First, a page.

The appeal centers on four words in the Affordable Care Act that was signed into law in 2010: The law says that Americans qualify for tax credits when they buy insurance on an online marketplace that was "established by the state."
However, only 14 states have their own marketplaces, known as exchanges. The remaining states have left the task to the federal government, which is allowed under the law.
The issue is whether people can collect the subsidies even if they buy policies on the federal exchange, generally through the HealthCare.gov website.
Under a rule issued by the Internal Revenue Service, consumers can claim the tax credits no matter where they live or where they bought their insurance. The Obama administration says the IRS approach is consistent with Obamacare's aims.
In July, a federal appeals court in Richmond, Va., upheld the IRS regulation on a 3-0 vote. But on the same day, another federal appellate court — this one in Washington — reached the opposite conclusion, rejecting the administration’s position in a 2-1 ruling.
Americans are required to have health insurance under Obamacare's individual mandate or else be fined by the government. For employers, Obamacare requires them to provide healthcare for employees working more than 30 hours per week.
The employer mandate affecting companies with 50 or more workers was delayed by the Obama administration until next year.
"The crafters of the law envisioned that states would set up their own exchanges and put incentives into place like these in the states that would establish their own exchanges," Ann Purvis, senior research fellow for the National Center for Policy Analysis in Dallas, told Newsmax.
"But states surprised the federal government — and when only 14 states set up their own exchanges, the administration felt like they needed to act. They came in and said, 'Well, we're going to provide subsidies to everyone.'
"They just basically rewrote the law — and that's what the court's going to look at," Purvis said. "This is really going to be a case about straightforward statutory interpretation."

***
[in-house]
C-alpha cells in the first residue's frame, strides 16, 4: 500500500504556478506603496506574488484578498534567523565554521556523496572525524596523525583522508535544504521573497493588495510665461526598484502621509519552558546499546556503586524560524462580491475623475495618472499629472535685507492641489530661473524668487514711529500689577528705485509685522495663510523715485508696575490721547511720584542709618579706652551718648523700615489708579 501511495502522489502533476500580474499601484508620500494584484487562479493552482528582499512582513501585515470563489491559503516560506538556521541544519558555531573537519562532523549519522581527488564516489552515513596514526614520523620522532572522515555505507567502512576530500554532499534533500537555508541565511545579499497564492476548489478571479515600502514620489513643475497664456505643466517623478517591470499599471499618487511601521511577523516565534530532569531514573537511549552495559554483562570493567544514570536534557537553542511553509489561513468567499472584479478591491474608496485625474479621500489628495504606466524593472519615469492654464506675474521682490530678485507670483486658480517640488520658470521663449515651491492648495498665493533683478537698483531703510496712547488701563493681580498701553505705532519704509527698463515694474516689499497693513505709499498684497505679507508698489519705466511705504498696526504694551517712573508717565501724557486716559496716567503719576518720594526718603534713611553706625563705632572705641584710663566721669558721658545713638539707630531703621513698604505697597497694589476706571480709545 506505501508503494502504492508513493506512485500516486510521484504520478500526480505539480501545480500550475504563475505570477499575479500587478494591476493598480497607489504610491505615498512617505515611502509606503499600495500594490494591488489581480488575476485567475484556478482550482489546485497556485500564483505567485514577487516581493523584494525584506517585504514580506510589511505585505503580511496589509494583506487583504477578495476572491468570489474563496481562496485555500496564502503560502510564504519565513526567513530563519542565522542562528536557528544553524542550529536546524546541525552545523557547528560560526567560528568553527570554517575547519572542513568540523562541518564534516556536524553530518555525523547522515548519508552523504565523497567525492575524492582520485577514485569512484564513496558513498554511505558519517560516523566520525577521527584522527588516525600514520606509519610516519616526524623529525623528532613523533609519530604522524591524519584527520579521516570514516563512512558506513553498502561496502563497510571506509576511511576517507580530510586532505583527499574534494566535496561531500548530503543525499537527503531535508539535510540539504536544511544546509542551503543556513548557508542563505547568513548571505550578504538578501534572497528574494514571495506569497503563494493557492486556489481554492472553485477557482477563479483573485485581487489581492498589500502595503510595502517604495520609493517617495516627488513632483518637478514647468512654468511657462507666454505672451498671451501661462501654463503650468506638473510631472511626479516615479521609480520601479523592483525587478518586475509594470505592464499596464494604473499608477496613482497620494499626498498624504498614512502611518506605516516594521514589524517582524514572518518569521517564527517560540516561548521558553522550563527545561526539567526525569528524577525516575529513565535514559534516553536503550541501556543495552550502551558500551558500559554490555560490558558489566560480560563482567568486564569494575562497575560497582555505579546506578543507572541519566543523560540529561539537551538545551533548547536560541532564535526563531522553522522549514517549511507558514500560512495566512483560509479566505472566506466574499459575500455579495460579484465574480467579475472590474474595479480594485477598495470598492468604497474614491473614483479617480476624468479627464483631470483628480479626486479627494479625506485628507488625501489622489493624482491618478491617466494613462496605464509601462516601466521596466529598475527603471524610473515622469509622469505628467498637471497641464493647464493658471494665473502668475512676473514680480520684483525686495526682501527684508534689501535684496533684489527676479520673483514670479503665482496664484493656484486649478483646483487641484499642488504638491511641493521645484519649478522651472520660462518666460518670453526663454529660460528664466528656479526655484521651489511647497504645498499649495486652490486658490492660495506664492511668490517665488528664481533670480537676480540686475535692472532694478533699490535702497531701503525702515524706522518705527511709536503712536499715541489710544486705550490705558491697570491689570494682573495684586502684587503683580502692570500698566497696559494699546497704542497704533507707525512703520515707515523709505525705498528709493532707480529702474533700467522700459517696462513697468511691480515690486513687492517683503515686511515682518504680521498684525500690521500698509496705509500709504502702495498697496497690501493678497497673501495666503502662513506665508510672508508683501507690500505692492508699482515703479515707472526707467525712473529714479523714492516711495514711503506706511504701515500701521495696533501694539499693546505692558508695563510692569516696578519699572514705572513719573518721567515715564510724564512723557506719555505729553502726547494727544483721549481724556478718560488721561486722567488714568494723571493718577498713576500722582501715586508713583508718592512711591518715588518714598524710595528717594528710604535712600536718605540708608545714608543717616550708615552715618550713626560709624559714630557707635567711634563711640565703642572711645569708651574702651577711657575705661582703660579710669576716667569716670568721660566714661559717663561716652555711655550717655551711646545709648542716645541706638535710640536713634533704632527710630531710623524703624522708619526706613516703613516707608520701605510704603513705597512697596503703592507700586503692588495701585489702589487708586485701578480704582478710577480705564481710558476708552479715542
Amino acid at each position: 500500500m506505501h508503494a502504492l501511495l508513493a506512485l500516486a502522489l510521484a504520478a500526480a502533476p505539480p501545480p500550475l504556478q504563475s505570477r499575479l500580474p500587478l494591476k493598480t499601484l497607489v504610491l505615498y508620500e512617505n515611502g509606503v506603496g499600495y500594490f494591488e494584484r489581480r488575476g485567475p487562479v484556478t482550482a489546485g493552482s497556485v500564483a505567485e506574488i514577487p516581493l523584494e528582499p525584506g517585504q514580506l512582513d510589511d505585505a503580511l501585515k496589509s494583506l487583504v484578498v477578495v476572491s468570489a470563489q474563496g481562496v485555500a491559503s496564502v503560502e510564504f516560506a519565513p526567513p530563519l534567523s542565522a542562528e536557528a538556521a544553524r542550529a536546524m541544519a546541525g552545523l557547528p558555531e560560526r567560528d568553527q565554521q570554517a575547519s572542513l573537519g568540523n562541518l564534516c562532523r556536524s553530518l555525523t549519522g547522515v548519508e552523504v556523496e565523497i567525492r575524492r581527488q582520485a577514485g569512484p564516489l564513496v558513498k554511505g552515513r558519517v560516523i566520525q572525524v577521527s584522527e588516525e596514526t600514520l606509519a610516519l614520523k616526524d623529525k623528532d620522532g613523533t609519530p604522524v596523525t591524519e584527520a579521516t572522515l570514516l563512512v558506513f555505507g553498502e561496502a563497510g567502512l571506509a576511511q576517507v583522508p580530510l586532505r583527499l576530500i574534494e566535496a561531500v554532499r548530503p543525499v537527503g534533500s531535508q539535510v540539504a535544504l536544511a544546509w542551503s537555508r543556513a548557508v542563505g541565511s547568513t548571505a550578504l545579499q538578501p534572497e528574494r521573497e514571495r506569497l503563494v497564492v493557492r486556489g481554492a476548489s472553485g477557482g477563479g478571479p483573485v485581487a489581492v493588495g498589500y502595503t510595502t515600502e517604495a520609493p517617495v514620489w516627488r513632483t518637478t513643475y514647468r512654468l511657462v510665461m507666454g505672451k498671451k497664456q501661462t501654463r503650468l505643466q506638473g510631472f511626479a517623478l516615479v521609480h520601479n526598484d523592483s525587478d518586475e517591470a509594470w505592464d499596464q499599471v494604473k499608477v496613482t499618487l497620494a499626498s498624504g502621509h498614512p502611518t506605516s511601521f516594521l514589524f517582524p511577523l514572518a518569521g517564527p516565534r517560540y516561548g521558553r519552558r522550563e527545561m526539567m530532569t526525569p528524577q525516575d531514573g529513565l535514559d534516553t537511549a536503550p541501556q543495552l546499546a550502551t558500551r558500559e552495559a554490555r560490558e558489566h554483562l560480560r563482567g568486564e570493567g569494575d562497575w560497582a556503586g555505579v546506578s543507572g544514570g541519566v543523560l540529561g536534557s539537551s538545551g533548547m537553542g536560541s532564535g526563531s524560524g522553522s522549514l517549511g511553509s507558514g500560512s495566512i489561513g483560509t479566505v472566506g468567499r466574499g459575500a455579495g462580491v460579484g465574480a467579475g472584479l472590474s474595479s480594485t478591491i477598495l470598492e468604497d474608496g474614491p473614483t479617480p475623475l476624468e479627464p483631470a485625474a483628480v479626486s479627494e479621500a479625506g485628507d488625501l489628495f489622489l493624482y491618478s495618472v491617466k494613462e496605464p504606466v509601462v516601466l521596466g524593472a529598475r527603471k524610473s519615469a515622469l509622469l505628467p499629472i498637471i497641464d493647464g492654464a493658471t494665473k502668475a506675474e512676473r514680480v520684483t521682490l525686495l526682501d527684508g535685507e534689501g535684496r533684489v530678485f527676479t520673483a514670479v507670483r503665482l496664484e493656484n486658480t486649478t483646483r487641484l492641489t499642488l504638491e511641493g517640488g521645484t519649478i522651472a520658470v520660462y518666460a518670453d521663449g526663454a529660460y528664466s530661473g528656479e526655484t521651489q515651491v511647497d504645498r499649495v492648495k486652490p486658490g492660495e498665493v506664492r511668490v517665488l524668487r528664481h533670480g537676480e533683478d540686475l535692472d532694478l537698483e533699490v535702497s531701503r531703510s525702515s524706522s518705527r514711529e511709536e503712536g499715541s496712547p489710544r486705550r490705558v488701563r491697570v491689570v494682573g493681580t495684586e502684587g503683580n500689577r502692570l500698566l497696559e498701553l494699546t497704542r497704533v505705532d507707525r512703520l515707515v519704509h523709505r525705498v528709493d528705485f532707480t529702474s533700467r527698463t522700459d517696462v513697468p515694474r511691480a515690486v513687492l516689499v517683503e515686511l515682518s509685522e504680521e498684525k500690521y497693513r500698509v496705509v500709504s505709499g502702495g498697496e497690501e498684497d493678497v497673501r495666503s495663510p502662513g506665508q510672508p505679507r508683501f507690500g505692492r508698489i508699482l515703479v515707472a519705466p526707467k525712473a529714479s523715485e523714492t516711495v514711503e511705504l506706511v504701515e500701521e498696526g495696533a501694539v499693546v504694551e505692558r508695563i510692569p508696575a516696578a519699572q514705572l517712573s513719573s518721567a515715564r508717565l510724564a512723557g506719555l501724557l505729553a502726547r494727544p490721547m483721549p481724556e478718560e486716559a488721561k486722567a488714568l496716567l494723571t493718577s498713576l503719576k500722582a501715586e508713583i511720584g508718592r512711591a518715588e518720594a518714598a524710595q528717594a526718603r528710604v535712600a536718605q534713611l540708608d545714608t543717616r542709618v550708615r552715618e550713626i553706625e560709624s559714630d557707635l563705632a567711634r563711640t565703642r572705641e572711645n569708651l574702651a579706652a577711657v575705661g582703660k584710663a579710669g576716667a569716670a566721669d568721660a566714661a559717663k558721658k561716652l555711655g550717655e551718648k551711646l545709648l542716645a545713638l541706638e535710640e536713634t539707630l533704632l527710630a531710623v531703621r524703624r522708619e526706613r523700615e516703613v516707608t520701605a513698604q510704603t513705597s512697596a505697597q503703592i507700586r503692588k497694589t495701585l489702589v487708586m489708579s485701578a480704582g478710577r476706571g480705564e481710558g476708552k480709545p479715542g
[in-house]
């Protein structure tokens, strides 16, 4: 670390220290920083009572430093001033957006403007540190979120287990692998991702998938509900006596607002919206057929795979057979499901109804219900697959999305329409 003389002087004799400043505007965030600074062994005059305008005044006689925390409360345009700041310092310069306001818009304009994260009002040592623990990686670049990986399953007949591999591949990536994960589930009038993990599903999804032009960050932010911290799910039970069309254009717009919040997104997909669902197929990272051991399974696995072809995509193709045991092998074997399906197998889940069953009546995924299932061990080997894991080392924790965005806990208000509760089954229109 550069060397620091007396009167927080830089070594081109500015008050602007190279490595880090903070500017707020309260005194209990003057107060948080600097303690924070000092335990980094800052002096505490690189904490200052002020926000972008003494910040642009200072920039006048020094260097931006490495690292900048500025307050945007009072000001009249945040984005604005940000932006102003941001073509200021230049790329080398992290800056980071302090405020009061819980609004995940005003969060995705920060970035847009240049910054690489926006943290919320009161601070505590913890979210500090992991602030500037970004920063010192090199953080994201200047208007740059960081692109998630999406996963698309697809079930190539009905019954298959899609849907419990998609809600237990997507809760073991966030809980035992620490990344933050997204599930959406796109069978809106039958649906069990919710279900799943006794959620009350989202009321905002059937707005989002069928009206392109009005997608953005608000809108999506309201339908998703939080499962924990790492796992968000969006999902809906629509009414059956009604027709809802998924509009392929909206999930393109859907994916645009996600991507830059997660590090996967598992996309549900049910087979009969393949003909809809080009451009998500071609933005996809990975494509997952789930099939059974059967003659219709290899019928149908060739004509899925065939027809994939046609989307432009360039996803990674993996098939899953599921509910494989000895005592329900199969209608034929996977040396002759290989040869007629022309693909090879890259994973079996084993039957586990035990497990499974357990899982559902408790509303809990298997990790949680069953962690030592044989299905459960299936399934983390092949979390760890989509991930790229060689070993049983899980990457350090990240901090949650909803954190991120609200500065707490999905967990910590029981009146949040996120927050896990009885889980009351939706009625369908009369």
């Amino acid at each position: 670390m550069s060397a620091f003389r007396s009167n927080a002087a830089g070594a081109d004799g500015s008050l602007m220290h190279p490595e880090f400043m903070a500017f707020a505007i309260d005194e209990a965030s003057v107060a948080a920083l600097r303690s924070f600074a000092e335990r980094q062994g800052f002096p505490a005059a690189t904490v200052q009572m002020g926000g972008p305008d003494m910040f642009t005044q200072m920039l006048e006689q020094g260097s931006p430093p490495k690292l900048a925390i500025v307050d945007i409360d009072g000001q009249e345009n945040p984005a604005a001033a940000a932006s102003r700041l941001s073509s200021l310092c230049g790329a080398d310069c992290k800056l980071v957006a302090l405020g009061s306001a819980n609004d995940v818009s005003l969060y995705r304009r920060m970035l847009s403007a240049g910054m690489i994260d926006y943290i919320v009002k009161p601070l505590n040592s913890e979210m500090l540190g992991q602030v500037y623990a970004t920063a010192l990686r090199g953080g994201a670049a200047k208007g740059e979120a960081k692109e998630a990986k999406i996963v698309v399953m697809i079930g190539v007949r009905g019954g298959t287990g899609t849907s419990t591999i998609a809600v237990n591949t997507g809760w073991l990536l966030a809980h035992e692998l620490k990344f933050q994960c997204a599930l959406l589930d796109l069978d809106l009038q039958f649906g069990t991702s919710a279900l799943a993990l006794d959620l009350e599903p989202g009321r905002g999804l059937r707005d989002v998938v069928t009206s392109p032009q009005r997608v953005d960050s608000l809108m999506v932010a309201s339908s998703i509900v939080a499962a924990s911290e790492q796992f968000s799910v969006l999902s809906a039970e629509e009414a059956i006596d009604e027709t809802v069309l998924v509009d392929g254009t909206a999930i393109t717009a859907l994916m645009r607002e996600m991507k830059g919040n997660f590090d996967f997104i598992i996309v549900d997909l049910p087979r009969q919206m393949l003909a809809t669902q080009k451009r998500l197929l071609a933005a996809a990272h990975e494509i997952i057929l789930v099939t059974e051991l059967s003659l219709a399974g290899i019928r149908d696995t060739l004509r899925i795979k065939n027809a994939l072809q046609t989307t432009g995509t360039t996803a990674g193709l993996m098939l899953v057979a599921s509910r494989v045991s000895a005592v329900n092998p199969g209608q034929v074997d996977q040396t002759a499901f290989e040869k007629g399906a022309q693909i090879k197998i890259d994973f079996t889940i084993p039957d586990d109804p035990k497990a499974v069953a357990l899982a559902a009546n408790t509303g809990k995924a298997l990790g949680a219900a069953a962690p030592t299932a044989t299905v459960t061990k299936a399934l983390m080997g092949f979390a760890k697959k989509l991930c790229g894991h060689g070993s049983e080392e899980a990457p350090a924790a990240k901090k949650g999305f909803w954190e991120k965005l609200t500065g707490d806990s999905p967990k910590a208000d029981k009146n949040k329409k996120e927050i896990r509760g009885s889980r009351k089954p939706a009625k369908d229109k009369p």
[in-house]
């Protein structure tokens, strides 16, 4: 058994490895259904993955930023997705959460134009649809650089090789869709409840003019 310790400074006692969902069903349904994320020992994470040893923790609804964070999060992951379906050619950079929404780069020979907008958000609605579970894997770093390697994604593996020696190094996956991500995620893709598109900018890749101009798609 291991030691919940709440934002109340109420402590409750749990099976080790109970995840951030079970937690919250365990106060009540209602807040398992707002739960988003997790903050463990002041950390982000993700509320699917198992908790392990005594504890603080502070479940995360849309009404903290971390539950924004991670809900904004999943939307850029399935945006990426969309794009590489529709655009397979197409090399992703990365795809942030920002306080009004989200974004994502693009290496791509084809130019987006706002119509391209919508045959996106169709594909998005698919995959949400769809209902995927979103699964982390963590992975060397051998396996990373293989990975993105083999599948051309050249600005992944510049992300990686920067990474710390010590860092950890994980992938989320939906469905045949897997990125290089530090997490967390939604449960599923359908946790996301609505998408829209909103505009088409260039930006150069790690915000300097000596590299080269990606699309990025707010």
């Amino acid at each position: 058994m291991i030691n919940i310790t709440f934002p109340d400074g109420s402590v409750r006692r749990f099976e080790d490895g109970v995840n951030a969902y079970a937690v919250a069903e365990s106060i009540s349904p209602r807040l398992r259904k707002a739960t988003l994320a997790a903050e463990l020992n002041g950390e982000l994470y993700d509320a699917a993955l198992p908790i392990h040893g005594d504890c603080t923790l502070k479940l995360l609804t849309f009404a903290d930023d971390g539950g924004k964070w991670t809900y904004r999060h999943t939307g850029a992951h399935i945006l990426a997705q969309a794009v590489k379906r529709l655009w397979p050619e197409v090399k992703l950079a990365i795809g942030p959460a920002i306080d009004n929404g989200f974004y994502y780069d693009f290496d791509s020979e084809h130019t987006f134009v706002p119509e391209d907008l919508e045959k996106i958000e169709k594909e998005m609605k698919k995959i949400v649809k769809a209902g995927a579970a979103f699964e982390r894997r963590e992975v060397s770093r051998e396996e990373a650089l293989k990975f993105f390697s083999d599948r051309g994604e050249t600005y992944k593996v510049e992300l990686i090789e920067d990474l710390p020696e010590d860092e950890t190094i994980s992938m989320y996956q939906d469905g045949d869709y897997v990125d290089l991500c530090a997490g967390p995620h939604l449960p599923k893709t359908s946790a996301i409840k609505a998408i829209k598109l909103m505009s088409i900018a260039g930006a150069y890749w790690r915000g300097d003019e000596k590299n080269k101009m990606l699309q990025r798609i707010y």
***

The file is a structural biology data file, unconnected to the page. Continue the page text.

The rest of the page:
The subsidies are the linchpin of Obamacare because they make insurance affordable, since the law limits healthcare costs to 8 percent of personal income, Purvis added.
"These subsidies are artificially lowering the price of people's health insurance premiums. If those subsidies go away, premiums are going to shoot up.
"These subsidies are keeping insurance costs to less than 8 percent of income, so if those go away, those premiums are going to rise — and these people will not be required to carry insurance and won't be required to pay the penalty," Purvis said.
A Supreme Court ruling against the Obama administration would open a new period of uncertainty about the future of American health care. More than half of the 7.3 million people who have bought Obamacare policies would not be entitled to the subsidies they are receiving.
The court's latest move adds even more confusion to Obamacare, Purvis told Newsmax.
"It's a confusing law for a number of reasons — and I think it illustrates the problem of when the government comes in and tries to plan something as complex as a health insurance market.
"You've got people up in Washington writing this law and it’s pretty complicated," Purvis added. "It's full of holes. It's full of problems — and it's being litigated all over, and people are still trying to figure it out. That's going to continue, as long as it's in place."